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Daniel’s Guide Dog Refusals

Daniel Williams of Visualise Training and Consultancy talks about guide dog refusal that he has experienced over the last week.

 

Four weeks being a guide dog owner and I thought I would finally be independent and more confident. I am to a certain degree however, society is already putting barriers in my way to stop me from doing the simple, ‘normal’ things that I have always done!  Visiting my local corner shop, my local bar and my local restaurant but can I get in? Oh no, not with a guide dog.

 

“This is a grocery store not a pet shop!” was one remark. I am made to feel as if you I am the problem! Clearly these people who are refusing entry are not aware of the equality act 2010 where it states, categorically that “Guide dog and assistance dog owners have important rights under the Equality Act 2010 (EA). The EA provides for people with disabilities to have the same right to goods and services supplied by shops, banks, hotels, libraries, pubs, taxis and restaurants as everyone else”

 

As we all know guide dog are well trained, and well behaved, they certainly won’t be jumping on furniture, scavenging for food, toileting inappropriately, however this seems to be the mindset of many people I have met in this very short time of being a guide dog owner. I have been told that my dog is dirty, well actually his paws are dirty, I raised an eyebrow at this retort as I would assume that my dog’s paws are no more dirty as people wearing shoes, who carry untold things in to their establishments! People touch handles after using the toilets, people entering establishments with coughs and colds, people whose personal hygiene is a lot to be desired so why would they think my guide dog is more dirty than a person?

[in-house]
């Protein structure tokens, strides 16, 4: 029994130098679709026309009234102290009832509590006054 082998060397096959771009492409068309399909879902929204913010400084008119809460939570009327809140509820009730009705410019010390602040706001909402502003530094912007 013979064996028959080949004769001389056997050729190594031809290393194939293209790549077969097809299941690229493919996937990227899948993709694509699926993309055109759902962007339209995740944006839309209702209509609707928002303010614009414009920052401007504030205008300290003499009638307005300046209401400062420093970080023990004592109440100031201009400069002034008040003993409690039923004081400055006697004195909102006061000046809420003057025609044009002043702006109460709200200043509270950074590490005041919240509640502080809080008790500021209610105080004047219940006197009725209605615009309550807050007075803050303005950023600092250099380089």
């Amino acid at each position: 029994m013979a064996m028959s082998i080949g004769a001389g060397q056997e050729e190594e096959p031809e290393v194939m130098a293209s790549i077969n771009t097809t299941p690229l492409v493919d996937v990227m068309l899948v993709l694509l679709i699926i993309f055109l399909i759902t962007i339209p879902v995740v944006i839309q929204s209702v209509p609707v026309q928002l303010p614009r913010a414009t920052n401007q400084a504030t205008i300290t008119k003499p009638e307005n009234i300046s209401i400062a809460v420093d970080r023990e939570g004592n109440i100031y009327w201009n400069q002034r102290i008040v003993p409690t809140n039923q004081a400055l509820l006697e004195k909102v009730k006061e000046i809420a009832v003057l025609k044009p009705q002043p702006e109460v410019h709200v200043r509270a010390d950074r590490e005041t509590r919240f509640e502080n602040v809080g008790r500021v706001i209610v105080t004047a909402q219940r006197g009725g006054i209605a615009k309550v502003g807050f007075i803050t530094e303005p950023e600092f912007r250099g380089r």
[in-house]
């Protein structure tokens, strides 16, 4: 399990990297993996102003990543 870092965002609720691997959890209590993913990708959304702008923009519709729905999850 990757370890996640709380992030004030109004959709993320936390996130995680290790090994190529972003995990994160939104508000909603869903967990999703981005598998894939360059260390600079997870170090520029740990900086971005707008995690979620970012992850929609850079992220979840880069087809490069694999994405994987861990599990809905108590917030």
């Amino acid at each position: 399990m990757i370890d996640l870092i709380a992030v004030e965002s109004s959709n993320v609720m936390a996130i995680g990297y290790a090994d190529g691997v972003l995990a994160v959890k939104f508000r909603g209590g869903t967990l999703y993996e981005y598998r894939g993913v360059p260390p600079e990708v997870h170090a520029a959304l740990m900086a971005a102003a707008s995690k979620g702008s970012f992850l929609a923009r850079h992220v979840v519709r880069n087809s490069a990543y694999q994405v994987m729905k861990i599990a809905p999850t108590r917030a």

Guide dog refusals has not only made me feel frustrated, but also extremely agitated, angry and to be quite honest mentally draining.  I feel I have to educate people on why access should be allowed and still listen to their uneducated reasons why they are refusing me regardless. I’m now almost pre-empting a refusal before it has actually happens, I’m sorry to say. Quite honestly it is already becoming draining dealing with these people who seem to think that it is totally acceptable to refuse entry for a guide dog.

 

My guide dog has enriched and empowered me to go about my daily life, be that in work or leisure so why do people feel it is ok to refuse services that should be accessible to everyone but feel it is not accessible for me.

 

75% of guide dog owners are refused access daily, yet only 10% of them report this illegal discrimination, is this because they are so exhausted with this situation? Are they quite happy to put up and shut up? or is trying to juggle everyday life exhausting in itself they have neither the energy or the time to tackle these refusals?

 

Many guide dog owners talk about being charged over and above their normal fare in a taxi, taxi drivers insisting the dog travels in the boot of a saloon taxi, or total refusal of guide dogs being allowed in a taxi.

 

What do we do about this?

It is becoming quite obvious to me there are certain services that are sadly lacking in knowledge regarding the Equality Act 2010 for example:

Taxi Drivers: To receive their taxi licence they should undergo Disability Awareness Training, and to be fully aware of legislation and the rights of people who use Assistance Dogs.

More people with disabilities access taxis than the general population and in order to retain these customers taxi companies should be aiming to be the flagship for a disability confident taxi service.

Door Staff:  To receive their SIA licence, once again all staff should receive Disability Awareness Training and to be fully aware of the Equality Act 2010.

There are many people with assistance dogs who want to access pubs for a pint just like me.

Small Independent Shopkeepers: To make sure their policies comply with the law, so that I can purchase my bread and milk on a daily basis just like everyone else

Local Authority: A dedicated regulator set-up for access refusals

 

For more information visit www.visualisetrainingandconsultancy.co.uk